“It’s convenient, if nothing else. Divergence was ages ago but the world progressed along fairly similar tracks. They had a very war-torn past that leaves them conflict averse. Wars in their approximation of Europe saw multiple groups fleeing across what our side has termed the Alleghenian Ridge. To them it’s the Spine or the Bridge, in various dialects. Many groups fled, then either conflicted with or mingled with previous refugees and settlers at the end of the long journey. The coalition of nations that resulted is going to be who we’re spending the most time talking to, if we talk to any Shin governments.”
The roof was gradually returning to its normal height. Vista had trouble manipulating terrain that was occupied, so she was just leaving it to revert. She pulled out her phone, and punched in some things. I knew from experience that she was making sure air traffic controllers knew which areas were no-go. We were covering some ground.
“They like Miss Militia,” Golem said, while Vista fiddled and the building we were on returned to its normal height.
“They appreciate the ‘wields a big stick and walks softly’ approach,” Miss Militia said. “I wield a very, very big series of sticks and I try to be gentle, and that seems to be something they respond to.”
Vista began to distort space across the rooftops, closing the distance between us and our destination.
“Do we need to worry about Teacher here?” I asked.
“It’s a consideration, but it may always going to be a consideration,” Miss Militia said, and her voice took on a darker tone.
“I want to think we’ll find a way,” Rain said. “I’ve spent too many years under the thumb of people who wanted control.”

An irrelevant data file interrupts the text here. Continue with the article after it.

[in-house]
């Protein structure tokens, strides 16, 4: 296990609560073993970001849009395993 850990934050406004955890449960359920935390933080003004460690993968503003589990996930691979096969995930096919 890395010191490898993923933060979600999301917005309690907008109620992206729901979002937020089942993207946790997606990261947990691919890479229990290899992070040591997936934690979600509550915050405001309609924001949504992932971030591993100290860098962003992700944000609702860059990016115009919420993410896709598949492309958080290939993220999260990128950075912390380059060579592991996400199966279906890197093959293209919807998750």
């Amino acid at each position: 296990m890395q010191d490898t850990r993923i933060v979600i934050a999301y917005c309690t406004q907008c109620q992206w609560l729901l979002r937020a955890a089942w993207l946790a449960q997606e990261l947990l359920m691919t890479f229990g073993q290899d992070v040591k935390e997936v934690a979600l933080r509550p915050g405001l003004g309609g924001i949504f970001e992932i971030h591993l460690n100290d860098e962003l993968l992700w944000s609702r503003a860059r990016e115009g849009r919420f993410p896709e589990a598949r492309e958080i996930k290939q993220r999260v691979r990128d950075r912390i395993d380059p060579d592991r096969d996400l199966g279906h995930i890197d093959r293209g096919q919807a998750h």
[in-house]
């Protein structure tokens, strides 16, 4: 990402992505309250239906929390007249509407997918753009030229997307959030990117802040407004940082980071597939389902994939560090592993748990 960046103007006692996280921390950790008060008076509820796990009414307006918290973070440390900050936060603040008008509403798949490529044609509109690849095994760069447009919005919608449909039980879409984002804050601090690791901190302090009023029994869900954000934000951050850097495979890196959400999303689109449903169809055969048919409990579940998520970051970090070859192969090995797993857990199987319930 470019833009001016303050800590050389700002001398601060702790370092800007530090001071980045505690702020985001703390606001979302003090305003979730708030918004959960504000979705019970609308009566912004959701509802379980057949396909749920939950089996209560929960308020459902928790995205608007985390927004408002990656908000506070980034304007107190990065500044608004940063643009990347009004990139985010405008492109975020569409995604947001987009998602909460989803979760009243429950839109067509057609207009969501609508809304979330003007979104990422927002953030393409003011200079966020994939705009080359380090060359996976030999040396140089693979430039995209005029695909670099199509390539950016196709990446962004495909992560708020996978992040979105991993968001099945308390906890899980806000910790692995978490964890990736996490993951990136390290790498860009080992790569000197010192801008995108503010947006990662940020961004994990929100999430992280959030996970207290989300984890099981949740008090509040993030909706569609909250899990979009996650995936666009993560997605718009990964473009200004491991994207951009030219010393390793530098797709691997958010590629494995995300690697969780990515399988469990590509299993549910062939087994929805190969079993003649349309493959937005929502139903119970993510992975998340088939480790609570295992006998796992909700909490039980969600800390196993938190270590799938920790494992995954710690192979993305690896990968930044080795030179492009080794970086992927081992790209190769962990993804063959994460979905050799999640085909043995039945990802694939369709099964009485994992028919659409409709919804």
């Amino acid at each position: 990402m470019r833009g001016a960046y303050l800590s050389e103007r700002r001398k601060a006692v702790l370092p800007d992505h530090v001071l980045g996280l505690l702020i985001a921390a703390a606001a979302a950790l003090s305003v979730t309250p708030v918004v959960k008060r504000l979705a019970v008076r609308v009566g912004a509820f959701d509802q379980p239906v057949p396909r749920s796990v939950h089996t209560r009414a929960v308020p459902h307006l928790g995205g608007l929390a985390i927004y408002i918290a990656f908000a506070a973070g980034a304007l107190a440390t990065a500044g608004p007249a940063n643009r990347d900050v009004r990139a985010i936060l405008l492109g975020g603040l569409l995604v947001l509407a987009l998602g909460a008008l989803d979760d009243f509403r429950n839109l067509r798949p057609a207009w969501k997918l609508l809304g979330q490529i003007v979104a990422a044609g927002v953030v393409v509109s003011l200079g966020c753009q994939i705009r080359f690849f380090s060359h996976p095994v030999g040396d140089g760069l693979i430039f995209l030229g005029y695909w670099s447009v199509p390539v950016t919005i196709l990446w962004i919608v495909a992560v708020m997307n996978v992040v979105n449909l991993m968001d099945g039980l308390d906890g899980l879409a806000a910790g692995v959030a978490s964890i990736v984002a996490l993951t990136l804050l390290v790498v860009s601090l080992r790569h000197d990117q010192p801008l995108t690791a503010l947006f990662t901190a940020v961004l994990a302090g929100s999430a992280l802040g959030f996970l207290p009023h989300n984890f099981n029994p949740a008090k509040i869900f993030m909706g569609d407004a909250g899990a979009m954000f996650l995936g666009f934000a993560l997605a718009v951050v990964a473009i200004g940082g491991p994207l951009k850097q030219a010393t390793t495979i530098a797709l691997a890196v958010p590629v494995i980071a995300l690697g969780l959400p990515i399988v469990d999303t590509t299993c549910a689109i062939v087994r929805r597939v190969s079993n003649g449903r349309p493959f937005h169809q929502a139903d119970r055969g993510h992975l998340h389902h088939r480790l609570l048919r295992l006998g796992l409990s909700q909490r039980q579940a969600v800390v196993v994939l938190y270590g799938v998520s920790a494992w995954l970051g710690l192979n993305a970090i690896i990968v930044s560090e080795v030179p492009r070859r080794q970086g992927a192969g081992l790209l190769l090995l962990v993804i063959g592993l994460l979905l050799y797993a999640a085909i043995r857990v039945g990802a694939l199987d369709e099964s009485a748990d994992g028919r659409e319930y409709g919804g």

“That may be something to bring up in conversation. Try not to volunteer or force information. They’ll have questions about what came up. They may have questions about the Lady in Blue, too, but don’t bring her up. Be human.”
“The Wardens that have been dealing with them have been taking off their masks,” Golem said. “But we’re hearing about this sketchy underbelly of Shin where they have the rabid anti-parahumans and now those people are talking to people in our world. They might end up getting descriptions or photos there, then using them against us here.”
“It’s up to you,” Miss Militia said.
Vista was working to close the distance for us. With the way the sky was distorting and pinching together, the station was visible and looming closer. The world warped in a rough donut shape around the clear picture of the destination.
Fuck, a part of me had hoped that there’d be a long train ride or car trip, that I could get my head sorted out and come to grips with what we were doing. That I’d be seeing Cryptid, my mom and dad, my sister.